Tunisa Post #11: Politics of The Veil

In Politics of the Veil, Joan Wallach Scott thoroughly examines the tensions between Muslims living in France and the French Republicans who run the governmental system. A large dispute arose when French high school students were banned from wearing headscarves at their schools. Many saw the ban as clear racial discrimination while others argued that a clear separation of church and state was needed and that religion has no place in the school system.


As Wallach describes on page 172, many French women (specifically feminists who had long been fighting for gender equality) sought to ban the headscarf. To them, the veil was a sign of sexism and oppression. As Wallach explains,


            “Entirely forgotten in the glorification of the freedom of French sexual relations was the critique of theses same feminists, who for years have decried the limits of their own patriarchal system, with its objectification of women and overemphasis on their sexual attractiveness. It is the power of their unconscious identification with the republican project – their own acceptance of the psychology of denial – that led many of them to unequivocally condemn the headscarf/veil as a violation of women’s rights and to talk as if the status of women in France were not a problem at all. Banning the headscarf became an act of patriotism.”


By classifying the practices of another culture as “more sexist” than their own, French women justified the gender inequality that they faced in their daily lives. However, for Muslim women, the veil is a way to acknowledge sexuality and embrace it. They do not view headscarves as oppression. The different ways that the cultures view sexuality creates a rift that is hard to climb over, specifically for this issue.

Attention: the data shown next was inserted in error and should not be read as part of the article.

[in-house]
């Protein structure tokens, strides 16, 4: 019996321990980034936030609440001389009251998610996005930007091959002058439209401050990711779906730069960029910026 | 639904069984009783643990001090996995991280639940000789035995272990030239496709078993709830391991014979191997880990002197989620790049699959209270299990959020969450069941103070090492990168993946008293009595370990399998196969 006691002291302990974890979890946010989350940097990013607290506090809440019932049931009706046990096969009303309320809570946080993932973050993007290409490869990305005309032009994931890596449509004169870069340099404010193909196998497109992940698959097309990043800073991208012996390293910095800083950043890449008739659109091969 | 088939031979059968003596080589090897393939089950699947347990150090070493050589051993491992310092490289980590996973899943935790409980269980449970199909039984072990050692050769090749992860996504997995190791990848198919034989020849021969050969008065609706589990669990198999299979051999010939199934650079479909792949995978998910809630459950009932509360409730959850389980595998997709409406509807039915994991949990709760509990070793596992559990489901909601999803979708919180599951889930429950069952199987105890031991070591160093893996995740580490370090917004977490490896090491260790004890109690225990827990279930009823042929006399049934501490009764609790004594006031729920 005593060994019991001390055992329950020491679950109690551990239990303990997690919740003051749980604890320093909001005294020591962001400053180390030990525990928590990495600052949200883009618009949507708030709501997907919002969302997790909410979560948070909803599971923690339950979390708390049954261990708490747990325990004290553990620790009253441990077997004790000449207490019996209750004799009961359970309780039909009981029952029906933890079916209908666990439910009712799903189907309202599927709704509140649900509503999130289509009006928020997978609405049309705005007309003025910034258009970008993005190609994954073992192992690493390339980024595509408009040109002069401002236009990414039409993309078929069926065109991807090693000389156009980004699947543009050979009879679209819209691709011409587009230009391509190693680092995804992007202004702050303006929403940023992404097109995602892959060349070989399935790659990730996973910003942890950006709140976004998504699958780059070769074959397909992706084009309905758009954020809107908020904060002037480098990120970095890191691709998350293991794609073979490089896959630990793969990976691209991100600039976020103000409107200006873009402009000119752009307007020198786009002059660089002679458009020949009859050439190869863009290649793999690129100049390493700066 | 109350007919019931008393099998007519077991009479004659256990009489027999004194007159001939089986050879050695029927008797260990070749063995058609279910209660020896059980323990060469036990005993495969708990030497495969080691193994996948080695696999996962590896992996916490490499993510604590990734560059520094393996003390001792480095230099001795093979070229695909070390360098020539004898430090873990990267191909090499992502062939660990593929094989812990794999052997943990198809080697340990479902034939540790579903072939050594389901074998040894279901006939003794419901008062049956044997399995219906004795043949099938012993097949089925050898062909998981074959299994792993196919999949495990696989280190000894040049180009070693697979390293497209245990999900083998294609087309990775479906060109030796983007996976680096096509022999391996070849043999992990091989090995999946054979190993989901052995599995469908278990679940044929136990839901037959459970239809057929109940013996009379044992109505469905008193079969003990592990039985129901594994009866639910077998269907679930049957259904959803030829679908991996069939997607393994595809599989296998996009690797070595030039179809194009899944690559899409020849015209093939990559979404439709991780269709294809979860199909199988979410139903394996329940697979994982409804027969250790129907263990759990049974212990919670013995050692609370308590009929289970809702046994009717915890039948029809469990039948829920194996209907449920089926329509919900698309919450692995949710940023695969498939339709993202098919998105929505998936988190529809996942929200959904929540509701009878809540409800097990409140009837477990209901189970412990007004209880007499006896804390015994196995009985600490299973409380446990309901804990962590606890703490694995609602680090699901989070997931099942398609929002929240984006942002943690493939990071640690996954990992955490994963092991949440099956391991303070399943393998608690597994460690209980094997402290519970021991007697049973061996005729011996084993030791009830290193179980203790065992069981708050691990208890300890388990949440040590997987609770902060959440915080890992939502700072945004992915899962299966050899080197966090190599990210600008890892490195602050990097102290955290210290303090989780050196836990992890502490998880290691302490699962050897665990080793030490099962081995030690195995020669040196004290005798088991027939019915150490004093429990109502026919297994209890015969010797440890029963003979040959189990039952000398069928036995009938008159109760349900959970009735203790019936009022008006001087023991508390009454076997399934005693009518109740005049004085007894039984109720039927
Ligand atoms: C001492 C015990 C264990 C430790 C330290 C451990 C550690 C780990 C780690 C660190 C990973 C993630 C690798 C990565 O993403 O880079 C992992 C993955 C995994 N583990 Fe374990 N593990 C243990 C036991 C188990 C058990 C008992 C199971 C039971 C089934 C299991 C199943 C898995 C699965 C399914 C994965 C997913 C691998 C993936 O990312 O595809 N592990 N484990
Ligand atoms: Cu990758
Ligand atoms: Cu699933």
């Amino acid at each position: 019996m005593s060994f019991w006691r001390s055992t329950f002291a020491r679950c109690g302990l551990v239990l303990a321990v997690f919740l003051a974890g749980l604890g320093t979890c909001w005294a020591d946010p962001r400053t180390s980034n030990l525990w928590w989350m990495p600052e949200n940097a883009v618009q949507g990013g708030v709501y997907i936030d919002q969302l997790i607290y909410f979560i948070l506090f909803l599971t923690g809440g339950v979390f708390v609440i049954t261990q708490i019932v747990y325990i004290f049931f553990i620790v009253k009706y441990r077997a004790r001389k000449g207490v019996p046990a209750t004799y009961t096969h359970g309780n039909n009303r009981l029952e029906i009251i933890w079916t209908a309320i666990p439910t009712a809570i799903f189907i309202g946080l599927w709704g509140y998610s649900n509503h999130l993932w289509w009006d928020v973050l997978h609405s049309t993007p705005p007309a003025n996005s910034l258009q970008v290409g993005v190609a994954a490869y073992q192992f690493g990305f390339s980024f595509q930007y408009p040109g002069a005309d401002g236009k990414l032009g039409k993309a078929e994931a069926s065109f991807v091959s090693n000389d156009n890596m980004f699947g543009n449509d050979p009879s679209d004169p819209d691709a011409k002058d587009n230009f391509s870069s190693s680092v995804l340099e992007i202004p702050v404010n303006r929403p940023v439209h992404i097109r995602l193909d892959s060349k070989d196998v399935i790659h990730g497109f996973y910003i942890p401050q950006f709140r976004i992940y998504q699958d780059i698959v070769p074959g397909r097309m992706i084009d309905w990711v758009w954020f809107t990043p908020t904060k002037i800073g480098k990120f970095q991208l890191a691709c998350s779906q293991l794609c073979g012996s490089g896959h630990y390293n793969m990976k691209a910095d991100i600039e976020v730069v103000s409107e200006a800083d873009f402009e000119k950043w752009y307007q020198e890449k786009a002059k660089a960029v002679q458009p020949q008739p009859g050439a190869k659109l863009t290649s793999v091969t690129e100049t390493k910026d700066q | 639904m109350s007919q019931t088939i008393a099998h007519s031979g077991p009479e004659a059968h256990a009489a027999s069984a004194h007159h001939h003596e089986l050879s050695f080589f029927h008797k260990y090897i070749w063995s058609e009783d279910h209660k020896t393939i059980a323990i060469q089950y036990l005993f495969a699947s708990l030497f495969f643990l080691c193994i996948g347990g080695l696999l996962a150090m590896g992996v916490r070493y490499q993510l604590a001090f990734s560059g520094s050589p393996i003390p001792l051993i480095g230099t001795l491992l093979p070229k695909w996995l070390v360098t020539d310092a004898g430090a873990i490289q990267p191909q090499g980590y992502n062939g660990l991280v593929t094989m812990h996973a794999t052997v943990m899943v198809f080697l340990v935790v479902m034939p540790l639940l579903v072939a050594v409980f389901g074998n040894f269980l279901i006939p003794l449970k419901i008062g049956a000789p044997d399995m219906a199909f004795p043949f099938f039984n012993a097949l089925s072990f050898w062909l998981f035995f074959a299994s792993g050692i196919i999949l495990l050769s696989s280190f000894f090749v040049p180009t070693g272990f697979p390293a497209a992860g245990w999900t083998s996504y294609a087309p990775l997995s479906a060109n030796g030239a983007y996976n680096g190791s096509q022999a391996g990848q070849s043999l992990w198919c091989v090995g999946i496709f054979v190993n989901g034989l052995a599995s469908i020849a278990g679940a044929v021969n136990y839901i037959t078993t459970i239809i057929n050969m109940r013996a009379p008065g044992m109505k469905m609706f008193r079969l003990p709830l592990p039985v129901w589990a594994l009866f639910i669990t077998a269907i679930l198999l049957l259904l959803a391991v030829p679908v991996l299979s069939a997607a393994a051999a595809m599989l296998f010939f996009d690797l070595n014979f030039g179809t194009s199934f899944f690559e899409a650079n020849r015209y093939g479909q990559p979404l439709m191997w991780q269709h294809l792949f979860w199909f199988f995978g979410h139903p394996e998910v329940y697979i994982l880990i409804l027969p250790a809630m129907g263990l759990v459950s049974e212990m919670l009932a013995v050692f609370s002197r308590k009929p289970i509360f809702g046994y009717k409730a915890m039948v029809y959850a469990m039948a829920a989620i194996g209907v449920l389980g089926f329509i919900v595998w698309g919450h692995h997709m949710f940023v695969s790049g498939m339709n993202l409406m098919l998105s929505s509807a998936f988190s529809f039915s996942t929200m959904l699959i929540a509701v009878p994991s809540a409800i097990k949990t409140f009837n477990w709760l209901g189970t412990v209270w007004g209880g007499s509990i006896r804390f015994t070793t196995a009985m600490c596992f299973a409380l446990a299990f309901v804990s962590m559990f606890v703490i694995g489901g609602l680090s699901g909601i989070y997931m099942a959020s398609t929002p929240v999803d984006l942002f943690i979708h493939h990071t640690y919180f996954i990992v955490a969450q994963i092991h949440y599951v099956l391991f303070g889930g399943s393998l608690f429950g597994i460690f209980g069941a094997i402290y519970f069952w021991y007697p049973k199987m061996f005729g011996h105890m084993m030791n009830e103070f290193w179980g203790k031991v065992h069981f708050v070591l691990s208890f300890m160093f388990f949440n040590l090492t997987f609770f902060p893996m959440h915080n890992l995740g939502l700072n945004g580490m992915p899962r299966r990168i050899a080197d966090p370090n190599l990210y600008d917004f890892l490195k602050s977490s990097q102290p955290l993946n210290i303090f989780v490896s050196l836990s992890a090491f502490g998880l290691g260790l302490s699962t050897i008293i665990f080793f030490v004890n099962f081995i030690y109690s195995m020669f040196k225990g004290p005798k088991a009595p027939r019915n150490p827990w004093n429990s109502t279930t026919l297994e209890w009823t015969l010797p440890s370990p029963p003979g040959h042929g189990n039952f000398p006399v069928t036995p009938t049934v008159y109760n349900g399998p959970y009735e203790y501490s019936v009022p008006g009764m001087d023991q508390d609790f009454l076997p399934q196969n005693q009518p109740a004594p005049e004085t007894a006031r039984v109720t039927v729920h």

The disagreement about laws and fairness and discrimination is indeed a problem, but the way we discuss it might actually be worse. Often, we throw around words without a second thought, but words hold tremendous power. When we talk about bringing Muslim women up to the standard of their western sisters, we create A LOT of problems. This creates a hierarchy, saying that western women are inherently better than Muslim women. It also creates a divide between Muslim and French. “Bringing one up” to the standards of the other implies that a woman cannot be Muslim and French or Muslim and western. Statements like this only serve to create divides and to deepen conflicts. They also neglect to take into account the viewpoints of other cultures. In this case, refusing to acknowledge that the veil is a sign of equality, empowerment and Feminism to Muslim women. It is not a problem that the French do not feel compelled to wear a headscarf,; the problem comes with the disparity between cultural beliefs and the lack of understanding that ensues.


Although the banning of the headscarf in French high schools is simply one argument in one country, the general premise of the situation can be found around the world, and the way France chooses to deal with this issue will no doubt influence many other nations. Immigrants exist worldwide; and discrimination is common. There will always be people living in the same communities who hold different beliefs. Ethical dilemmas will always exist. What matters is how we choose to deal with them. The chances of traditions of another culture fitting into the beliefs and context of your own culture are slim. To live harmoniously, we must open our eyes not only to other practices and beliefs, but also to the systems that underlie them. We do not have to agree, but we must learn to be tolerant if we are to work for a world without social injustice.



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